Dharmendra Kumar Singh explains the importance of getting 28 percent of the vote in Uttar Pradesh, which is witnessing a five-cornered contest.
The sixth phase of the general elections has ended but the suspense over Uttar Pradesh’s result is not over. Many experts are excitedly predicting a Bharatiya Janata Party sweep here.
It is being argued that the BJP prime ministerial candidate Narendra Modi’s nomination from Varanasi has so electrified the voters that the party could win more than 50 seats out of 80 seats. Uttar Pradesh is a state where it difficult to predict winners when five parties are in fray. The split of votes may change the fortunes of a party and may even prove to be a spoiler for others.
In UP, the Congress failed to open its account in the 1977 and 1998 elections but the party scored a landslide winning 83 out of 85 seats in 1984. The BJP also performed very well from 1991 to 1998 but its strength has been decreasing since the 1999 Lok Sabha election.
This election is not only about arithmetic but about the chemistry on the ground. The five different ingredients in Uttar Pradesh’s political lab may produce oxygen for a particular party and poison for others. Projecting seats for Uttar Pradesh is not only science but also art.
Which castes and religion will go in which direction is unpredictable. Religion and caste play a major role in Uttar Pradesh. Even how Muslims, who constitute 18 percent of the population, are going to vote in this election is not clear.
The fate of the state’s 80 Lok Sabha seats depend on four M’s -- Modi, Mulayam, Muslim and Mayawati. Muslim voters may spoil two M’s but make one of the M’s stronger that is why each party has worked meticulously during ticket distribution in the state.
The BJP has fielded 25 OBCs, 17 Brahmins, 14 Thakurs, 17 Dalits, 3 Vaishays and one Pasi and Bhumihar each while 2 seats were given to Apna Dal. It means 27 tickets were given to OBC candidates if the Apna Dal is included. Interestingly, the BJP has always fought for 50 percent of the total votes since the remaining have traditionally never voted for the BJP.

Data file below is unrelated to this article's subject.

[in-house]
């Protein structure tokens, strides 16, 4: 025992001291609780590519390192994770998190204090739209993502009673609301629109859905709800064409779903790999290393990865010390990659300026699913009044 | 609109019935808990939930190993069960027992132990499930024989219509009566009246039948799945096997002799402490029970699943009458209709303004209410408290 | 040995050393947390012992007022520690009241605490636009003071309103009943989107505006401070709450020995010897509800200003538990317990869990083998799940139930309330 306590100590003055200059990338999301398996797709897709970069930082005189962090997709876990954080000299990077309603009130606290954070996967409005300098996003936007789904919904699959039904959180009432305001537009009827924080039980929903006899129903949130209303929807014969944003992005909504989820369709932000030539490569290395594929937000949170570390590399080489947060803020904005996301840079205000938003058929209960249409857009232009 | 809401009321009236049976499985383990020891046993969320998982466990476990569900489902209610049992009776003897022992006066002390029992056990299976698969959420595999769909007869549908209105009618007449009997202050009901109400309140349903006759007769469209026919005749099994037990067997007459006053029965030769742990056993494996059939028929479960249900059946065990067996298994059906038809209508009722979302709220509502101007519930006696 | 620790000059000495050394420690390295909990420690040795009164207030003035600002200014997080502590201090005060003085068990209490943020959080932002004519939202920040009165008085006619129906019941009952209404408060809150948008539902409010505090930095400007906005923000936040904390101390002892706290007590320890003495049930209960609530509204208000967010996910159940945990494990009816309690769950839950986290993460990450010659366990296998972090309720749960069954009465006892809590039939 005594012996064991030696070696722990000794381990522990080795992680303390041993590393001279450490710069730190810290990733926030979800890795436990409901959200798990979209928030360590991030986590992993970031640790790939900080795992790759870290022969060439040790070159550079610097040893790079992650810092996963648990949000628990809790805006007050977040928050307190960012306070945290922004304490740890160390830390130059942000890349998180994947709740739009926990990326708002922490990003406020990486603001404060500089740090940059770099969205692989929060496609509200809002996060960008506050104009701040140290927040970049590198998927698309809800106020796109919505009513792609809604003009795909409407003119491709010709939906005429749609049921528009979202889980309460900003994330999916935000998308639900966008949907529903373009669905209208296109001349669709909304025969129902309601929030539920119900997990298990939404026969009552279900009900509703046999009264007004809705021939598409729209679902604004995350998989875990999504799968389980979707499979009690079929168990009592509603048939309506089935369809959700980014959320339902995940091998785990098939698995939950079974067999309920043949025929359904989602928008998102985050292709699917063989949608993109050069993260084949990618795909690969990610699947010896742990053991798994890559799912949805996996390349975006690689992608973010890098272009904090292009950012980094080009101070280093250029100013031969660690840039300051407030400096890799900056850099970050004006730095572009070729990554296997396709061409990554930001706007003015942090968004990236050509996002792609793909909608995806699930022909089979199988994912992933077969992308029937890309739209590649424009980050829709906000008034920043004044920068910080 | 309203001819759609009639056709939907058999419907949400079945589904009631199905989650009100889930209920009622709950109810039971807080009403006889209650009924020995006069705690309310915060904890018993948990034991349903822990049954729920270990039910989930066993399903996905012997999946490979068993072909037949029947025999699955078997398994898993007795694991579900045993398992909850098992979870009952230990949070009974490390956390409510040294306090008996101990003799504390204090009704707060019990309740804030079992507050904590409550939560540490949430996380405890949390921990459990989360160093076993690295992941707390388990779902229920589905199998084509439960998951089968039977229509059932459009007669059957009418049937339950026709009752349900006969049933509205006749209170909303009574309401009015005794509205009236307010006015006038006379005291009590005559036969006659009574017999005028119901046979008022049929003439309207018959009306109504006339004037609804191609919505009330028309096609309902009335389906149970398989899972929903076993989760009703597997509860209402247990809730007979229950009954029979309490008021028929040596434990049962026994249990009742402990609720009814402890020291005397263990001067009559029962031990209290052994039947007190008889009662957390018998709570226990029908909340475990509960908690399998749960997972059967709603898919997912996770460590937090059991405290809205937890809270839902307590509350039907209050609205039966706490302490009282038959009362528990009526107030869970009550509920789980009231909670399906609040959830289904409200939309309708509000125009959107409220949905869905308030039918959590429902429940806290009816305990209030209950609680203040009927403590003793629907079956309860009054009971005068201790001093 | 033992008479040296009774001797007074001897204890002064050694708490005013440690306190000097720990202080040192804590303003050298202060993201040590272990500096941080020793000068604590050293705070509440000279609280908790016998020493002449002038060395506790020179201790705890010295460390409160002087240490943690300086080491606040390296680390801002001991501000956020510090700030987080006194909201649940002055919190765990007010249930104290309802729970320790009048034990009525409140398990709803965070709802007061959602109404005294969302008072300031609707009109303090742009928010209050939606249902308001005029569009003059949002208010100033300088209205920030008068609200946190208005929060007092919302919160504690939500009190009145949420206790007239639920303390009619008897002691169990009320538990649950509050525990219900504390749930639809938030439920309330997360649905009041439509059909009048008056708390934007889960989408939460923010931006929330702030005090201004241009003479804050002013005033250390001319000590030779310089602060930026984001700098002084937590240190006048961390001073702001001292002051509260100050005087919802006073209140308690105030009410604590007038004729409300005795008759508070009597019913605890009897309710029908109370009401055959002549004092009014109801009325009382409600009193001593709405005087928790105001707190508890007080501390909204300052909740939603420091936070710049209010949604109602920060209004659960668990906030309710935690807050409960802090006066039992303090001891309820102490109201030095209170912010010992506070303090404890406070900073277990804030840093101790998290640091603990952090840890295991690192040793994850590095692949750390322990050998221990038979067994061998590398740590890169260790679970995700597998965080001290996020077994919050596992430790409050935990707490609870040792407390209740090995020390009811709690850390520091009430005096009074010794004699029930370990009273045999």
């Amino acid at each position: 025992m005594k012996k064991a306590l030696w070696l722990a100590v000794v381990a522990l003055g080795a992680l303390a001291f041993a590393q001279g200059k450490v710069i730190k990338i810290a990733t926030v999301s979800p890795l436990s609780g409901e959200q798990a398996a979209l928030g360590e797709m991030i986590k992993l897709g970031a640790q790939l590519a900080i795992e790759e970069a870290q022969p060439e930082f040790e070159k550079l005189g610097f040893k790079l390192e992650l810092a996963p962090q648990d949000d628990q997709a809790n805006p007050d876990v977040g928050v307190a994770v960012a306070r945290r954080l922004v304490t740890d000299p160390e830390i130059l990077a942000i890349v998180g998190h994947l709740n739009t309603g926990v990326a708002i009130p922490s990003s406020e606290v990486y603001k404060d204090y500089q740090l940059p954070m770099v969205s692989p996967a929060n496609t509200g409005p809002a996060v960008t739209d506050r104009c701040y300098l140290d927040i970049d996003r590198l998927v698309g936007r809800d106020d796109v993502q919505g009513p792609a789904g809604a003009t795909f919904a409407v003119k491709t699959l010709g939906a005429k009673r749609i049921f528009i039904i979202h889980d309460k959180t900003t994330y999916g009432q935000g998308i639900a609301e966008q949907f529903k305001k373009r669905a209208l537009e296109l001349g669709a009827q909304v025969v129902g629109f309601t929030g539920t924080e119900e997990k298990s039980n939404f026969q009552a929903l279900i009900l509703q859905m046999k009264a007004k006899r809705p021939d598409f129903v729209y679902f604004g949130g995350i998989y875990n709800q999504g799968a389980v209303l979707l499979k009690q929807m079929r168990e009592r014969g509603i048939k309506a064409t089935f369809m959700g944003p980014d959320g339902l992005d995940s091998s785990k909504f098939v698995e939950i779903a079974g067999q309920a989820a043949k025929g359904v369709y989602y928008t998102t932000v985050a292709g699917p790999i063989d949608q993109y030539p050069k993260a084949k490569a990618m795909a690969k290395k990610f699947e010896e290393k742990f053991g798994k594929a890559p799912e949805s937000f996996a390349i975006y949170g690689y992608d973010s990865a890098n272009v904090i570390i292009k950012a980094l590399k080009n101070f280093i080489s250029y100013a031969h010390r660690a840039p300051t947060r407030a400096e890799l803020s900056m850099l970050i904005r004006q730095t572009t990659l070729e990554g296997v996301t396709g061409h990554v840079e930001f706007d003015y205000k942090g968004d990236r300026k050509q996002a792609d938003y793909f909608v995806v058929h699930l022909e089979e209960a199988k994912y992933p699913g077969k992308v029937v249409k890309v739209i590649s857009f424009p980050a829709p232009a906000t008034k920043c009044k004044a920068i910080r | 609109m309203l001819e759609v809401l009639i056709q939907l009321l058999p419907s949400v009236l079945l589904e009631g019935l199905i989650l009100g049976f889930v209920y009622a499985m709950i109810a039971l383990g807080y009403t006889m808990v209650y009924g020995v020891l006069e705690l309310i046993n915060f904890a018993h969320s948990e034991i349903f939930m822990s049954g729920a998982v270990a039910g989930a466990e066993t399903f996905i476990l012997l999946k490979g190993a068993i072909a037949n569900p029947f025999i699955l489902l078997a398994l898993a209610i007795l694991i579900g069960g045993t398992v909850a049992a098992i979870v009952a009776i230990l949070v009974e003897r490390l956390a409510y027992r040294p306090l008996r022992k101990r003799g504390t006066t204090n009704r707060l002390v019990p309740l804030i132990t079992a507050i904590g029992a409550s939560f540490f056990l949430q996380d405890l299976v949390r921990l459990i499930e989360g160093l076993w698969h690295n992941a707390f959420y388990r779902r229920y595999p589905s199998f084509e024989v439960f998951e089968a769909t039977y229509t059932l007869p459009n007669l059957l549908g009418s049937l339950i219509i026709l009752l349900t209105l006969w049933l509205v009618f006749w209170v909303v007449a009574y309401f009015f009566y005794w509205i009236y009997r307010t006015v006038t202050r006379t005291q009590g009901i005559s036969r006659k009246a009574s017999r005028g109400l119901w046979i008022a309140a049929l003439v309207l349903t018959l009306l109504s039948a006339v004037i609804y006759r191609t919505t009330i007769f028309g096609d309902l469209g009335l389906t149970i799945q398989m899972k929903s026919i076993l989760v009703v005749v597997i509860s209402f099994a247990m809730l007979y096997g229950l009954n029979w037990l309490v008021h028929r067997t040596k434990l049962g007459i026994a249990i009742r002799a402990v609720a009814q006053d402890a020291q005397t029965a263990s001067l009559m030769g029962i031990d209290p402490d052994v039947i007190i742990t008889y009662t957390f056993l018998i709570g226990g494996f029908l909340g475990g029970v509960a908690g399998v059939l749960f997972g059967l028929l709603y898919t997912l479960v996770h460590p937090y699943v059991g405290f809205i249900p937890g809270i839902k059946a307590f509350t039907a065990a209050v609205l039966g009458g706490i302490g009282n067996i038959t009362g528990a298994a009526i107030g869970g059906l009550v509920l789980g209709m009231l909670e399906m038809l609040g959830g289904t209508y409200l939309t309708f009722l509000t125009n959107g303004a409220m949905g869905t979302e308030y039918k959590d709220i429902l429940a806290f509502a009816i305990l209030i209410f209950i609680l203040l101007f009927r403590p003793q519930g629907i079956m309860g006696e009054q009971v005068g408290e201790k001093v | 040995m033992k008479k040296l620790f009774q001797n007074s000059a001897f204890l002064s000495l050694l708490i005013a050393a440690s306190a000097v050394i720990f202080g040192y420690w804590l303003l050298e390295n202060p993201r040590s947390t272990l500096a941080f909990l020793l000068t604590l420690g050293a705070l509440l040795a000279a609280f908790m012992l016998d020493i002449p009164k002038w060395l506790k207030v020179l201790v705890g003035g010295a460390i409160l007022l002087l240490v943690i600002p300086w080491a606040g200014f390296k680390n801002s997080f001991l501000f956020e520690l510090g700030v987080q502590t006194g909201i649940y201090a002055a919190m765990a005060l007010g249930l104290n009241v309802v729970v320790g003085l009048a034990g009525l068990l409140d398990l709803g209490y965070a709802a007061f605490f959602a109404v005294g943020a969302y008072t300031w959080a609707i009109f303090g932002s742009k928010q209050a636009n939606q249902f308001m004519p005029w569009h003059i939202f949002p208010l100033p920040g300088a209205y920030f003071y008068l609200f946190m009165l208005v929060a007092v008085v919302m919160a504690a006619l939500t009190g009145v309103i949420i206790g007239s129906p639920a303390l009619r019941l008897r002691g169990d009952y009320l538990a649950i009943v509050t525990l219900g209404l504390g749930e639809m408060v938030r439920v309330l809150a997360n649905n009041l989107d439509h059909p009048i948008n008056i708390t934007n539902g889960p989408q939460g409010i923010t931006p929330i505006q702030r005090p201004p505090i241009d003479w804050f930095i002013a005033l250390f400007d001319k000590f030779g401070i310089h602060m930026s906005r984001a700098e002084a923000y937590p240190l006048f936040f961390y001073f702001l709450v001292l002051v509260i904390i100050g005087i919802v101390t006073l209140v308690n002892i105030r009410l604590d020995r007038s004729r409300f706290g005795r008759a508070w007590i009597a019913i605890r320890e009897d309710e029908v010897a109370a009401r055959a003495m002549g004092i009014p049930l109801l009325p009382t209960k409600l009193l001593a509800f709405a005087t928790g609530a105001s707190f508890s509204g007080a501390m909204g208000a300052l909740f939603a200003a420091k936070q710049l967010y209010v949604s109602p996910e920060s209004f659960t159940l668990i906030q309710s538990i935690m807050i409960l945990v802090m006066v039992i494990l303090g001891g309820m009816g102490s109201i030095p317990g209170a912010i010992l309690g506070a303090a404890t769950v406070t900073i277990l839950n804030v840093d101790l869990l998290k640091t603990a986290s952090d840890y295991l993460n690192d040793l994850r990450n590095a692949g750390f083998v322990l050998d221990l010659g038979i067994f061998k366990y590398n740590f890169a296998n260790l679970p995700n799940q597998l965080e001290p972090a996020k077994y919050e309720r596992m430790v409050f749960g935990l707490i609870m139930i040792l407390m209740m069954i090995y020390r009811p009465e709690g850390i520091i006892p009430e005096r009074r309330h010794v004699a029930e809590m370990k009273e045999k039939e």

This includes Muslims, Yadavs and Dalits. The BJP performed the best in the 1998 election scoring 36 percent votes and bagged 52 seats out of 80 seats. It seems the party that will get more than 28 percent votes will prove to be number one. If it crosses 30 percent, it may cross 40 seats.
The BJP is expected to perform very well but how many seats they will get is not clear. The BJP’s winning equation seems to be the upper castes, a section of the OBCs and Dalits, which is why the BJP has not fielded single Muslim candidate.
The stark reality is that caste and religion are the deciding factor in state politics. Mayawati has given weightage to Brahmins and Muslims candidates. Her Bahujan Samaj Party has given tickets to 21 Brahmins, 19 Muslims, 17 Dalits, 15 OBCs and 8 Thakurs. Everyone understands the ticket distribution game of Maywati. If three dominant castes and religions are added, the constitute 51 percent of the vote. Questions arise whether a majority of Muslims and Brahmins will vote for Mayawati. If Muslim voters go in favour of the BSP, the scenario will be changed drastically if not then Muslims votes will be fragmented. If Muslims vote for Mayawati’s share may touch 40 percent but it seems unlikely. The changes in the pattern of the BSP’s ticket distribution in UP reflect these objectives. BSP is focusing on Dalit-Muslim-Brahmin combination.
Mulayam Singh Yadav is not far behind in the caste and religion game. The Samajwadi Party has distributed 78 tickets so far -- amongst the 30 OBCs, 18 Brahmins and Thakurs, 13 Muslims and 17 Dalits. One can easily understand the politics of party and inclination of caste and religion. The SP is trying to forge an OBC-Muslim-Brahmin combination but due to the Muzzaffarnagar riots, Muslims voters are annoyed with the party.
The Congress has fielded 67 candidates out of 80 seats and the rest have been given to Ajit Singh’s Rashtriya Lok Dal. The Congress has 14 Dalits, 13 Brahmins, 11 Muslim, 10 Vaishyas, 9 OBCs, one each Jain, Kayastha and Bhumihar.
The Aam Aadmi Party is also in the fray and may be spoiler if it gets some Muslim votes.
It seems no party has crossed 28 percent votes except the BJP since 1991 election. So 28 percent is the deciding factor. If anyone crosses 35 percent of votes will be a tsunami in state politics.
Dharmendra Kumar Singh is a political analyst.